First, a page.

By Colin Barr
September 14, 2010

JPMorgan Chase expects to start raising its dividend early next year, CEO Jamie Dimon will tell investors this afternoon.

Dimon (right) is scheduled to appear this afternoon at the Barclays Global Financial Services conference in New York. “We intend to restore the dividend,” presentation materials posted on JPMorgan’s (JPM) web site say, “hopefully early 2011.”

The comments are in line with the remarks Dimon has made over the past year, as investors have asked when the bank expects to raise its quarterly payout. JPMorgan slashed its dividend to a nickel a share from 38 cents during the financial crisis, and has been on hold since then as regulators prod banks to raise more capital.

Dimon has reminded Wall Street at every turn of JPMorgan’s “fortress balance sheet,” and has been promising a dividend decision once the regulatory outlook clears up. This week’s release of new capital guidelines by banking mandarins in Basel, Switzerland, should help on that front, though JPMorgan’s presentation indicates that any decision on the dividend is “subject to final analysis of Basel III in November and regulatory capital adequacy,” as well as pending tax law changes.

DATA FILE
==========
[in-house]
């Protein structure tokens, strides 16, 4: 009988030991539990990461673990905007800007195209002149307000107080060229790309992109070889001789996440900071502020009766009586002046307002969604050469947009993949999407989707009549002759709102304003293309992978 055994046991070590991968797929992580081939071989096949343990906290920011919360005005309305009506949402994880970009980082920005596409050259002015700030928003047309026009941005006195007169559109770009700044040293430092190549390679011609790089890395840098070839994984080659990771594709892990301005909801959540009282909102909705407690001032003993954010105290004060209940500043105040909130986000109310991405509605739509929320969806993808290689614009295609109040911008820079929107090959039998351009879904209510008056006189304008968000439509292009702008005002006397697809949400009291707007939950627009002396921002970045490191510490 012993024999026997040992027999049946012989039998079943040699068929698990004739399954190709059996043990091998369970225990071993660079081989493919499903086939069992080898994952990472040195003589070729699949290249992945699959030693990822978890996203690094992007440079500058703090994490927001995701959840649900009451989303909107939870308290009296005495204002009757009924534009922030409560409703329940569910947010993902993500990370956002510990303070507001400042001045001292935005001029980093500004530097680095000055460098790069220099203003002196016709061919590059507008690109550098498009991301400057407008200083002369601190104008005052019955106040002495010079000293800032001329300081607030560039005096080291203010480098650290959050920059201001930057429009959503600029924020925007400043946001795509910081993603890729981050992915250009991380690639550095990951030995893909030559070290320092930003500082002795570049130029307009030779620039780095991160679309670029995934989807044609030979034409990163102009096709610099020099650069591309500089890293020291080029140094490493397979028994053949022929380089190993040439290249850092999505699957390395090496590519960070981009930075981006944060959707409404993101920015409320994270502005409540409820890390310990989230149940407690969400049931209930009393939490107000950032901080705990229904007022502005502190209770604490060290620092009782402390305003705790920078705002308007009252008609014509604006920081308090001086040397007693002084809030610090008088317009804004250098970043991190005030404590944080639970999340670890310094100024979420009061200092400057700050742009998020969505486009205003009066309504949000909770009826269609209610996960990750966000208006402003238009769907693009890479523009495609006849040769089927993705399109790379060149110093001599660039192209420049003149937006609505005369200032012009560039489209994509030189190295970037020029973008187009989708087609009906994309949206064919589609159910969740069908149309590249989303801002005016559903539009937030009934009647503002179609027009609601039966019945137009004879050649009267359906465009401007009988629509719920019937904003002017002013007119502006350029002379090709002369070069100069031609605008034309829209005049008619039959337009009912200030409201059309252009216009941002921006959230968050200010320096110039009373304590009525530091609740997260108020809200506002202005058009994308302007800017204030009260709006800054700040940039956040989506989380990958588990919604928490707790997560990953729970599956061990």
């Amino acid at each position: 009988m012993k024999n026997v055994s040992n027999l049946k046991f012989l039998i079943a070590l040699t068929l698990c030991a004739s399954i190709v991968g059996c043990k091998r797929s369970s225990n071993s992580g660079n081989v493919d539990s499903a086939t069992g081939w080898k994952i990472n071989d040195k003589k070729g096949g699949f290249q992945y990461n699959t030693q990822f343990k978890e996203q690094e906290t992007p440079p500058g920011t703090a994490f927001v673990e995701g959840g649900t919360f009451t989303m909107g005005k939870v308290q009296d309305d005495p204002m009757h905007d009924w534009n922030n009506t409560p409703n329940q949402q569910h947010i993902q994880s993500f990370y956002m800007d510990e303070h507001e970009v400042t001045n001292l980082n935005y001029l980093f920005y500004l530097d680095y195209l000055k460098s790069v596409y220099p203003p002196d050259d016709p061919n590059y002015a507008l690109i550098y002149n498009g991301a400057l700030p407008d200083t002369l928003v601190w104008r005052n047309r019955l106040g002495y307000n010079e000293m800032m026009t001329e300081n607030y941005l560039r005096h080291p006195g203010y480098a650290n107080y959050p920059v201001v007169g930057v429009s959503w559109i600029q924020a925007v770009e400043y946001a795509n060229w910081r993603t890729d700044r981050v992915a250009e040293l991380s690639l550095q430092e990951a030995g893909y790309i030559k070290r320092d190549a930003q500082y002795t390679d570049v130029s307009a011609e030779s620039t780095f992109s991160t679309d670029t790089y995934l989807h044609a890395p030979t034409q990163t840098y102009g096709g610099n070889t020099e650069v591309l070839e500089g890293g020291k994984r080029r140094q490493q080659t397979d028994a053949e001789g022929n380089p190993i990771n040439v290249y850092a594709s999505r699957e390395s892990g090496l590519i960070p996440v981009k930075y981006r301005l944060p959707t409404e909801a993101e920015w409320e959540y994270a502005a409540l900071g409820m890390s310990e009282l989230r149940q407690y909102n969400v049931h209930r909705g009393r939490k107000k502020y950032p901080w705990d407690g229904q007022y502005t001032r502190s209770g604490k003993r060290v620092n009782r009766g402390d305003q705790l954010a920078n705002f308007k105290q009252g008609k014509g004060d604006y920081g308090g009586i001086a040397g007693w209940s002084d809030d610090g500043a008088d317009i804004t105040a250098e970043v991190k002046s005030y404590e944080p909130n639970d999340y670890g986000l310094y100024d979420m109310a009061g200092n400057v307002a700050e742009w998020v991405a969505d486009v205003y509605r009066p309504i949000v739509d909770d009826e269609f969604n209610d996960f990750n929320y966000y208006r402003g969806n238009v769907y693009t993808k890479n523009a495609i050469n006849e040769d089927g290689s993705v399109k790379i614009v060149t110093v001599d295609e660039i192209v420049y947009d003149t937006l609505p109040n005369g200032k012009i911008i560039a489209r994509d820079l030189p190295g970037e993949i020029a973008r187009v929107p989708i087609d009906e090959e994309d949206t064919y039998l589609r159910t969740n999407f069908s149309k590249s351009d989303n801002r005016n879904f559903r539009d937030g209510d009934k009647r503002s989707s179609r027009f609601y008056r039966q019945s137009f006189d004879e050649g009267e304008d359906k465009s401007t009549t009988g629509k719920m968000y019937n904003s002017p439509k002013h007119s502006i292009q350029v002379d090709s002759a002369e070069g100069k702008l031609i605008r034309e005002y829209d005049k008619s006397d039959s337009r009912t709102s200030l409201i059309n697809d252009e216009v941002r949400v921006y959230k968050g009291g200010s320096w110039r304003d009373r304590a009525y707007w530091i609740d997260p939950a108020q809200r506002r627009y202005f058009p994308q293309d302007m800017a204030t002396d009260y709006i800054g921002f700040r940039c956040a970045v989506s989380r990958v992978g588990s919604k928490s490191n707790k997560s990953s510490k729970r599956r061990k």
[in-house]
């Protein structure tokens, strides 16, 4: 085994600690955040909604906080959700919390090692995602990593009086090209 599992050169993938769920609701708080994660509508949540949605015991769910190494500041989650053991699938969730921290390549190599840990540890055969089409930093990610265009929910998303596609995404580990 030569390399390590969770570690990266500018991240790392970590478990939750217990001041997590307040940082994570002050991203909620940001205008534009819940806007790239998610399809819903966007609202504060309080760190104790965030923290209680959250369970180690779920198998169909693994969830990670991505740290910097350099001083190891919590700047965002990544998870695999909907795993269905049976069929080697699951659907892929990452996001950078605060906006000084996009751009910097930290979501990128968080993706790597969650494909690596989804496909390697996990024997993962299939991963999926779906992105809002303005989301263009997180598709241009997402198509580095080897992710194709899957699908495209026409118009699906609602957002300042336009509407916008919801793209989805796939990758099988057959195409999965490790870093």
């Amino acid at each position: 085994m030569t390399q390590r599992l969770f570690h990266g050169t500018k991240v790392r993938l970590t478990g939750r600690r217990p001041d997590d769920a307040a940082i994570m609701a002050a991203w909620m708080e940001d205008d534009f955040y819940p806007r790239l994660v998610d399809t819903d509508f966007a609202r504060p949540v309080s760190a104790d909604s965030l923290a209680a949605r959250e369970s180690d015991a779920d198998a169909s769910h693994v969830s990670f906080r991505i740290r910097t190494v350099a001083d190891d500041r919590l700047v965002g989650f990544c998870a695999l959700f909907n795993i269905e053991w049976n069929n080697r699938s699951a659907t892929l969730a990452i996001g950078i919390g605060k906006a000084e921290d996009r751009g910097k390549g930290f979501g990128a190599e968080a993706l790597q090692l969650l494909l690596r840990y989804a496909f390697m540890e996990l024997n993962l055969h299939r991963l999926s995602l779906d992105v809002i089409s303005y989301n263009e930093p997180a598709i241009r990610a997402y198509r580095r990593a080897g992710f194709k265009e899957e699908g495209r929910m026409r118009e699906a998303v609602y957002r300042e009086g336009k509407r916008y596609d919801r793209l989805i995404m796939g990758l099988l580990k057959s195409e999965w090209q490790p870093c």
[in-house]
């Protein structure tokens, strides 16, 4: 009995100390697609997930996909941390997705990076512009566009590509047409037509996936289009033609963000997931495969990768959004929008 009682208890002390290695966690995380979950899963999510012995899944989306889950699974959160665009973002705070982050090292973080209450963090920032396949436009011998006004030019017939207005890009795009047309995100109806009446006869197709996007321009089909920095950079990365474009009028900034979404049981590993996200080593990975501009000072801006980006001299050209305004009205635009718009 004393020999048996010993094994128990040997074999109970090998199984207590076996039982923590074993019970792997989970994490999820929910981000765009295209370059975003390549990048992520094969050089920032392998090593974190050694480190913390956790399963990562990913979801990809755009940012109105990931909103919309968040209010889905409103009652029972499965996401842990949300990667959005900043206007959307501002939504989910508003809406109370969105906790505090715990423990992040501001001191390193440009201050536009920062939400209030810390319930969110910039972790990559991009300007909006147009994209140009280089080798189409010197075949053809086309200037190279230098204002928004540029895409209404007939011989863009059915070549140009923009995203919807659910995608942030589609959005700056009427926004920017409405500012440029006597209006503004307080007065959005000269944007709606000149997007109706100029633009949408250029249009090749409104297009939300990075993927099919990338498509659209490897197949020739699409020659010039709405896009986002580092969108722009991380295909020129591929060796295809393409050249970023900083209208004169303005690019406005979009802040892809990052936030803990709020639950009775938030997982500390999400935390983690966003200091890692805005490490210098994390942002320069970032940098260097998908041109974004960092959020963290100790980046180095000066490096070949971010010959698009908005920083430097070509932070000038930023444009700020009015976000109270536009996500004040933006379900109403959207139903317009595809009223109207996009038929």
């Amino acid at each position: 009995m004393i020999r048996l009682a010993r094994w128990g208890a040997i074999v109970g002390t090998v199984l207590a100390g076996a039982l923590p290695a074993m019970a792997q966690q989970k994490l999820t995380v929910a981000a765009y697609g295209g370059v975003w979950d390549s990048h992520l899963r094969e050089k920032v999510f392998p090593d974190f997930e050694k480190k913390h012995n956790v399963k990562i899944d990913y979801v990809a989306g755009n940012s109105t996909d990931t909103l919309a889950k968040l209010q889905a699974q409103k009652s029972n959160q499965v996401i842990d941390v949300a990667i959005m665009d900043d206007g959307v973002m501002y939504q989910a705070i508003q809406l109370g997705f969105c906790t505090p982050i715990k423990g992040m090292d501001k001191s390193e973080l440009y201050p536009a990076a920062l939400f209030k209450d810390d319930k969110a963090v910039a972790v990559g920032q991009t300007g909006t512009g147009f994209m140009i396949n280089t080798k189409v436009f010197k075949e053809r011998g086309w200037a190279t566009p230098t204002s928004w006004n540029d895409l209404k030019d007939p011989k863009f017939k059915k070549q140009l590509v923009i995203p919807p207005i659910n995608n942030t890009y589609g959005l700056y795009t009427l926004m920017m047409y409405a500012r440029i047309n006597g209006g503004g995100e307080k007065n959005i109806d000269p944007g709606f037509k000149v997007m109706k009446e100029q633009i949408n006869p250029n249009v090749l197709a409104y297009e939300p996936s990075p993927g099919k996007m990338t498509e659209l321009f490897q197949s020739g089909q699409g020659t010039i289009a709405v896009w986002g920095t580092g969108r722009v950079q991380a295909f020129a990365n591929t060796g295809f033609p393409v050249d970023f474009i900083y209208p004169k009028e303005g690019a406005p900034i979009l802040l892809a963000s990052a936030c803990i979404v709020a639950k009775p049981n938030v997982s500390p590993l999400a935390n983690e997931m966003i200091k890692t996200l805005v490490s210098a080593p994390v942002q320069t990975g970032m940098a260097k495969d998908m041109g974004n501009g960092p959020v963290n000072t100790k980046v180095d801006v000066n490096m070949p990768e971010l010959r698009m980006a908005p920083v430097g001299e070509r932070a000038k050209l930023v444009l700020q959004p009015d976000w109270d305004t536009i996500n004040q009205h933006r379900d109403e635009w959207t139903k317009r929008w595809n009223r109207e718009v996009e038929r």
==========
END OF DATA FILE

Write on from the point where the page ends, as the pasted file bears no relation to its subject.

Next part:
Wall Street analysts have been handicapping which banks would be the first to resume buybacks and raise their dividends following the adoption of the new capital rules, with some analysts arguing higher dividends could send the stocks higher.

Until then, the bank is likely to continue buying back stock, which it began doing in the second quarter – though Dimon will tell investors repurchases “will be higher when the stock price is lower,” and vice versa. It would be nice to see someone stick to their guns on that one one of these days.

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